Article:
Tracker, PVC, cut by hand, wall-mounted, 88x65x0,5cm, 2012

These artworks concern the struggle to organize or contain something. The void spaces represent a missing part of the structure that may have acted as a restraint. As these elements are indeed 'missing' the flowing mass might be seen to be free to flow on. Resistance is Not Futile was exhibited with a brief narrative:

"If your efforts come to nothing, you will at least leave a space where you were".

Resistance is Not Futile, PVC, cut by hand, wall-mounted, 110x71x0,5cm, 2012


The red orbital trace-shapes in Red Orbits oscillate around a hard core, a spin, where they are anchored. They revolve around the core, as the thought revolves around an idea, as we humans revolve around our networks, around our task, or within structurally organized systems. The position of the 'leaves' can always be put in a new position, which veins through the entire composition. You could potentially also add more sheets and let them circle with the existing ones. But they remain in orderly systems.

Red Orbits, acrylic and stainless steel - 25 x 19cm (approximately) - December 2018, Edition of 4

A way of looking at this is like an axis of time extending from top to bottom through the assembled layers with effort described on a lateral plane extending away from it. Like a three-dimensional graph. Viewed as a whole this can be seen as a snapshot of efforts through time, with everything else stripped away so that only a skeleton of activity remains.

Red Orbits, Angel 1, acrylic and stainless steel, 12x10x9cm, 2019

Made from numerous individual acrylic components – some of these compositions consist of more than 100, and held in place by stainless steel rods. – Imagined profiles of energetic orbital paths are arranged from one end to the other. Each one is asymmetrical, varies in distance from the centre, and returns to a tight curve around the core.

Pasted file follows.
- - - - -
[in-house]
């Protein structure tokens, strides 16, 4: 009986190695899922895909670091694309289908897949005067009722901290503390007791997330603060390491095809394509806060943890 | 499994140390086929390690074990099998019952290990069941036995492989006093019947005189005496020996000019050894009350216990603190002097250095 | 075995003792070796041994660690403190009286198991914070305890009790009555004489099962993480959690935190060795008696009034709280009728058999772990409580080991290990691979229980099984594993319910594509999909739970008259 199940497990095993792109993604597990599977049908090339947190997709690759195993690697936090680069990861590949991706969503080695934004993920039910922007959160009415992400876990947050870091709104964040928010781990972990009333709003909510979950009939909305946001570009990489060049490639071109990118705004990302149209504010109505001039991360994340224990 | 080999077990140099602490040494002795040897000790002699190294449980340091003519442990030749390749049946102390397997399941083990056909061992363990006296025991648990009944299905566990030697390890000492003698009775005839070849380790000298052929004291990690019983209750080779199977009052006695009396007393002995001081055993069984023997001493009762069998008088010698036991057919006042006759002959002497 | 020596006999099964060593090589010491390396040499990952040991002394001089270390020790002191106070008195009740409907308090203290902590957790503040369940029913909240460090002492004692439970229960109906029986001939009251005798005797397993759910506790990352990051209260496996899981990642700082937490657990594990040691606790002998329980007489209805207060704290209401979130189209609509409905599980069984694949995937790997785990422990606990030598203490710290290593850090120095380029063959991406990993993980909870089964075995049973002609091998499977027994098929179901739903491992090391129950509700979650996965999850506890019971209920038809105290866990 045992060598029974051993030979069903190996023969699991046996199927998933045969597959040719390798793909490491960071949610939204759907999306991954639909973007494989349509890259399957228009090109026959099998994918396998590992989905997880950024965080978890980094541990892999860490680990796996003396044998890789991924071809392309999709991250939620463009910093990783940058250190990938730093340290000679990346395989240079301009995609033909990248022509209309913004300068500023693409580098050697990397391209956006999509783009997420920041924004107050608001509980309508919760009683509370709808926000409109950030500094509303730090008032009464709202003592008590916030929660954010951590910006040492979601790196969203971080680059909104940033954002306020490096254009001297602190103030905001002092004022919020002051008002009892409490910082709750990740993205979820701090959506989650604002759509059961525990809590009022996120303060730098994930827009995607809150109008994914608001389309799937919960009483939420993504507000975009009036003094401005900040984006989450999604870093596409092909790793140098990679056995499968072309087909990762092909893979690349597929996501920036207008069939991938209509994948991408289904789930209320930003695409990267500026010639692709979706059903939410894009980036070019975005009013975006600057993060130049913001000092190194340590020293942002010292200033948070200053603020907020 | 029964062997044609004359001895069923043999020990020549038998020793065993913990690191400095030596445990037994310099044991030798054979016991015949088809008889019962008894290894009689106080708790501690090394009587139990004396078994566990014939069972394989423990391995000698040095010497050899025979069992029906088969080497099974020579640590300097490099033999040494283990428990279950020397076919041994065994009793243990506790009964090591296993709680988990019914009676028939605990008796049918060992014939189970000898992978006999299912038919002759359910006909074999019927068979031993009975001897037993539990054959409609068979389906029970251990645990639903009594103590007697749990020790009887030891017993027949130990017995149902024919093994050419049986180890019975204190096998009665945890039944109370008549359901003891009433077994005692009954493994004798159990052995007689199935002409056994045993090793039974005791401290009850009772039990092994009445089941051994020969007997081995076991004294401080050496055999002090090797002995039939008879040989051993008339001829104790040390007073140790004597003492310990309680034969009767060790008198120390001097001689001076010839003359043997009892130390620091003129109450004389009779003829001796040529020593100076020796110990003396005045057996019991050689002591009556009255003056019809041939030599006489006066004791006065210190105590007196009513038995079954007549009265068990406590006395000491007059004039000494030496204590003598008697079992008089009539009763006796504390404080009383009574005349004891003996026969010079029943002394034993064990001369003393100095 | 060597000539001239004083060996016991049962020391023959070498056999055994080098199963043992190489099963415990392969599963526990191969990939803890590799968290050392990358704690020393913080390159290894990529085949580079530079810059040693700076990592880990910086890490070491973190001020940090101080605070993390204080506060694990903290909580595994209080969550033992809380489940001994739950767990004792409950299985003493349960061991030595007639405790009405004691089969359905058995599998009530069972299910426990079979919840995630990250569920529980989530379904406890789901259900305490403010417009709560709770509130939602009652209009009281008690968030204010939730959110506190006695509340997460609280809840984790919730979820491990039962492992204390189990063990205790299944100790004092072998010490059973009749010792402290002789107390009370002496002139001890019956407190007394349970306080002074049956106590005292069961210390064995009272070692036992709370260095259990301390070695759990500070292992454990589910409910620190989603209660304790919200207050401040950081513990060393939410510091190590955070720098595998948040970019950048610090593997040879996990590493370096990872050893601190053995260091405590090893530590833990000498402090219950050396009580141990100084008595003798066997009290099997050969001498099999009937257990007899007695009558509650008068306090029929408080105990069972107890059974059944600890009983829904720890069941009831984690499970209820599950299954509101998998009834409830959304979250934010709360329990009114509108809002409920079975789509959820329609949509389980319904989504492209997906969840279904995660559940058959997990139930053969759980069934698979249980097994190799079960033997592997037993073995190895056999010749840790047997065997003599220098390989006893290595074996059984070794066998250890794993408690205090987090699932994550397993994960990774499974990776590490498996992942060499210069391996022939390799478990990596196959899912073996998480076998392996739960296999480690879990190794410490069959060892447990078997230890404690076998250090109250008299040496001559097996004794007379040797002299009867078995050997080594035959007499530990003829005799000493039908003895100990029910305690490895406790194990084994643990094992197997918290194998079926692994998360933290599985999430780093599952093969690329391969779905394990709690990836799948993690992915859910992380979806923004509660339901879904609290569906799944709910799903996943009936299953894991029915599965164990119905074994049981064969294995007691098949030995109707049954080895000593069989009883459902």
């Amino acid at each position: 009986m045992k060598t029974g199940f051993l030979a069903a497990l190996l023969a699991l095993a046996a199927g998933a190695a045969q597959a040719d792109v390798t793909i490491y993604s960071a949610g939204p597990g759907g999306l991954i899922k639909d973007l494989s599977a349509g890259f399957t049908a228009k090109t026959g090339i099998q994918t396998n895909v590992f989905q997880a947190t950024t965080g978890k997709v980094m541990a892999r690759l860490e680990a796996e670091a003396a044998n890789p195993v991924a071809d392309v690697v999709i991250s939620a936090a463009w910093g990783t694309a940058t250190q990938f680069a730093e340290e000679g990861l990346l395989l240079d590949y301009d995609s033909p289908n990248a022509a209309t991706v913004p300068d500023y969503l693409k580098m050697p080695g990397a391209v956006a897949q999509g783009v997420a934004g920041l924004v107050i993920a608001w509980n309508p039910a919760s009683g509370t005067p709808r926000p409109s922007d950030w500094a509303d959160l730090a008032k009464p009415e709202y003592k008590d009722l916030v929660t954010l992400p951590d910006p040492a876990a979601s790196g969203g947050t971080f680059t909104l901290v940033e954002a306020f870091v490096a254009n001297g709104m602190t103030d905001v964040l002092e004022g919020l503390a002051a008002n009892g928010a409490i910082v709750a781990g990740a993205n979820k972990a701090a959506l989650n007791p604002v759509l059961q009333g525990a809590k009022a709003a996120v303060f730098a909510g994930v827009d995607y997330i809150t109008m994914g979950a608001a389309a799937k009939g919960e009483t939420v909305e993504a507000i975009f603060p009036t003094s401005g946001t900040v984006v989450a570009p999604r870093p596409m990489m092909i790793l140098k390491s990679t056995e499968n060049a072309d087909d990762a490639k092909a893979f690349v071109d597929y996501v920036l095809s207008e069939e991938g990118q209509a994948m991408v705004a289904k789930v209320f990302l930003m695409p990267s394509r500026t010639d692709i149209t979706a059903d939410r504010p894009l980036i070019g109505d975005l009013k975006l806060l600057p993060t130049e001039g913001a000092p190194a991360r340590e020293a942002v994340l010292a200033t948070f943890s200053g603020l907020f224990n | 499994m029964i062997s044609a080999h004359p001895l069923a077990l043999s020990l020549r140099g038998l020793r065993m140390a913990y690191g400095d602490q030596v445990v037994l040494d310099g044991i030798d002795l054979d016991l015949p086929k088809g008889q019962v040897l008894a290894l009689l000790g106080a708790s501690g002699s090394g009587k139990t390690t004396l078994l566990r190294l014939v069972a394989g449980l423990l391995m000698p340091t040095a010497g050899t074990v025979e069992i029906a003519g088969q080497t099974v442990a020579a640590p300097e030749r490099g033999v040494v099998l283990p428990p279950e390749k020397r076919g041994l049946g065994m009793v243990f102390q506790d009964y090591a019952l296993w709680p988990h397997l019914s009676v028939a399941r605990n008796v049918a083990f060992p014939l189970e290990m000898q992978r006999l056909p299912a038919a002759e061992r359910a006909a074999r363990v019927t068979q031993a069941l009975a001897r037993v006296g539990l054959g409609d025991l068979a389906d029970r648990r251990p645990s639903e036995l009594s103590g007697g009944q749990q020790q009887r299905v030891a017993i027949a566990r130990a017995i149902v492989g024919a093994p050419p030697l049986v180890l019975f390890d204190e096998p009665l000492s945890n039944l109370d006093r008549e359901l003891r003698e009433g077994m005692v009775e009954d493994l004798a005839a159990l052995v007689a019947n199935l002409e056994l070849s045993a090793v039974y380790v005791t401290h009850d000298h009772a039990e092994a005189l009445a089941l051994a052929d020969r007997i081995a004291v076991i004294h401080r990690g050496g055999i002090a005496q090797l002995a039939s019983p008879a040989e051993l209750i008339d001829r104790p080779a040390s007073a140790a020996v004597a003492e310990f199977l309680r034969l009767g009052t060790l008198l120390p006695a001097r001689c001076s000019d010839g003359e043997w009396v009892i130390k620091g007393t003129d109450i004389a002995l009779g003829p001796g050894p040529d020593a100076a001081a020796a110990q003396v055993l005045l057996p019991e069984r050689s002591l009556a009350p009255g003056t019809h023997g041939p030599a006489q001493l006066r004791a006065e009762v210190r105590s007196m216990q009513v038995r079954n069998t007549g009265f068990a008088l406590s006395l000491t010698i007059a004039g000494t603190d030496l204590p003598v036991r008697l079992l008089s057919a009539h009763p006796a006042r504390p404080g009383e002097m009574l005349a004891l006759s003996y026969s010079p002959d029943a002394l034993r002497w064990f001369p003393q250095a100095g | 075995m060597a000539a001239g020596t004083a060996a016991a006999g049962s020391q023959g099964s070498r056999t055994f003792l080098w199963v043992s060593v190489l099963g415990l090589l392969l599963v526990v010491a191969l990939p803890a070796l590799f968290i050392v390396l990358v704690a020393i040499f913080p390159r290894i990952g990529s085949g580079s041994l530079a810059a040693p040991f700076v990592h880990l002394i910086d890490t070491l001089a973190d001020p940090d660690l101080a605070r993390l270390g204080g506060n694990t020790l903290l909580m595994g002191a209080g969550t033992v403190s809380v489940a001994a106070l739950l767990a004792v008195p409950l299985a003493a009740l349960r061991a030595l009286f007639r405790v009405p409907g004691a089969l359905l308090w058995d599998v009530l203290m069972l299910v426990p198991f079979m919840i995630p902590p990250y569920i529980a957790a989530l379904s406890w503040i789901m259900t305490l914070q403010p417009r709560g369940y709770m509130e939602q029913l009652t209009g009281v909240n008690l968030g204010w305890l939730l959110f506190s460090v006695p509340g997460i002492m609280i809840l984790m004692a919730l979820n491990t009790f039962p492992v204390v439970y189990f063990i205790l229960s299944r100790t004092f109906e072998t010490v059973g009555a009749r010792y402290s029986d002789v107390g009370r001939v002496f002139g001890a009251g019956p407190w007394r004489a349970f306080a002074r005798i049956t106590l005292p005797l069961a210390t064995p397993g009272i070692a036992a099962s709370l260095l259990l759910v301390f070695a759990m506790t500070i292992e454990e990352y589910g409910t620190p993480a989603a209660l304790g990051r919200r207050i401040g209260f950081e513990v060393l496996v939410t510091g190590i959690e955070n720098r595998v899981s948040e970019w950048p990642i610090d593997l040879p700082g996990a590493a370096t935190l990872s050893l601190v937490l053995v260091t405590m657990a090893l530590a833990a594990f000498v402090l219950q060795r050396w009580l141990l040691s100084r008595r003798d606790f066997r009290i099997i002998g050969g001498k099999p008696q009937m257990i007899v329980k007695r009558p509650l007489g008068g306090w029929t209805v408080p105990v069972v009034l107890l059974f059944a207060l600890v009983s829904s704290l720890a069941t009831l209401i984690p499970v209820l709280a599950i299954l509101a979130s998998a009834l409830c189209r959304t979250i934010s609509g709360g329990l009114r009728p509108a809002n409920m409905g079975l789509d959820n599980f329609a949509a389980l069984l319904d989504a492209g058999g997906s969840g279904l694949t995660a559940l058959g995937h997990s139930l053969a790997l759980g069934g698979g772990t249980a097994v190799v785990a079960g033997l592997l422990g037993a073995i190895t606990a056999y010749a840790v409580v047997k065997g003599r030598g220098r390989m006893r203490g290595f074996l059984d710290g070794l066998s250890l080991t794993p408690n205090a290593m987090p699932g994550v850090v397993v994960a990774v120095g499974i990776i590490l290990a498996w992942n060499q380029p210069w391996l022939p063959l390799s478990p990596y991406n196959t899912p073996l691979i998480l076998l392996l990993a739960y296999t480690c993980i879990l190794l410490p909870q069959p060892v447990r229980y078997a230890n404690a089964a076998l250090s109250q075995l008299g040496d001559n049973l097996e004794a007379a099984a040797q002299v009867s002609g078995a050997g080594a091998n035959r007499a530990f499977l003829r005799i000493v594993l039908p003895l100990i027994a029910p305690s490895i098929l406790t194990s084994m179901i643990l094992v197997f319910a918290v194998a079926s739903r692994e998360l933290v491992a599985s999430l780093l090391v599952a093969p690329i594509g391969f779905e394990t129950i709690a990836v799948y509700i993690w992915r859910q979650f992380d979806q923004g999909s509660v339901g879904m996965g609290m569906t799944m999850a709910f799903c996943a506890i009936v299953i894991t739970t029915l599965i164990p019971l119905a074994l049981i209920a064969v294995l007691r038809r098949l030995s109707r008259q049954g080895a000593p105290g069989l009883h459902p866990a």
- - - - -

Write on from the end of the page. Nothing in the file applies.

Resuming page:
Red Orbits, Angel 2, acrylic and stainless seel, 12x10x9cm, 2019 

The core gathers up and anchors these red trajectory forms into a column of imaginary traces of effort and activity.


And then, in Russell's Lockdown Toys - produced during the pandemic (2020 / 2021) we see a completely different system and interconnections. Made from strongly coloured opaque acrylic he presents fundamentally changed structures that result from the experiences and perceptions of the pandemic time. The colorful parts stick closely together, they could move, but the movements and shifts are suddenly no longer as ordered as they were. The systems must come to a standstill or they break.

Lockdown Toy No. 3Voices On The Airwaves, perspex and stainless steel, 26x22,5x16,5cm, 2020

"In March 2020 we entered into a state of Lockdown. The multifarious components of this sculpture are a mechanical representation of us as individuals and organisations and the connection we have with one another as part of society. In this work, each component is unable to advance independently. Bound together, increasingly aware of the need for financial lubrication, and trapped aboard our lifeboat we are stationary but moving through time. The Good Ship shepherds us towards vaccination and the promise of a more gregarious future."

Lockdown Toy No. 4, The Cavalry, perspex and stainless steel, 28x17,5x11,5cm, 2021

for all sculptures POA, please Contact  the gallery 

Shield II, plaster, yarn, resin, pigment, cheesecloth, sawdust, 91,5x61x6cm, 2020



6 - 30 December 2020

Self portrait I, oil, wax, charcoal on board, 50,8 x 40,64cm, 2017

Resilience I, plaster, yarn, glass beads, acrylic, 213,36x243,84x12,7cm, 2020

Shield I, plaster, yarn, resin, enamel, 121,92x60,96x2,54cm, 2020

My engagement with specific materials has a long family lineage beginning with my great grandfather, Julius Schubert, who emigrated from Denmark in 1870. Schubert was one of a few fresco painters who helped to rebuild Chicago and vicinity after the Chicago fire. A recent trip to the earliest frescoes found in the ancient cave paintings at Grotte de Niaux, France, showed records of daily rituals and interaction with the natural world and internal well-being. The makers of these early frescoes also employed walking, ritual and repetition to speak of their connection to nature. My recent modular figurative sculptures and mixed media objects employ some of this the ancient fresco technique bringing historically grounded materials into contemporary sculptural and painting discourse. It is through a continual process of constructing, deconstructing and reconstructing that I reach outside of the familiar and invite the viewer to engage in the shared nuances of the human condition. 

Self portrait II, oil, charcoal, wax on board, 45,72 x60,96cm, 2018

Judith Mullen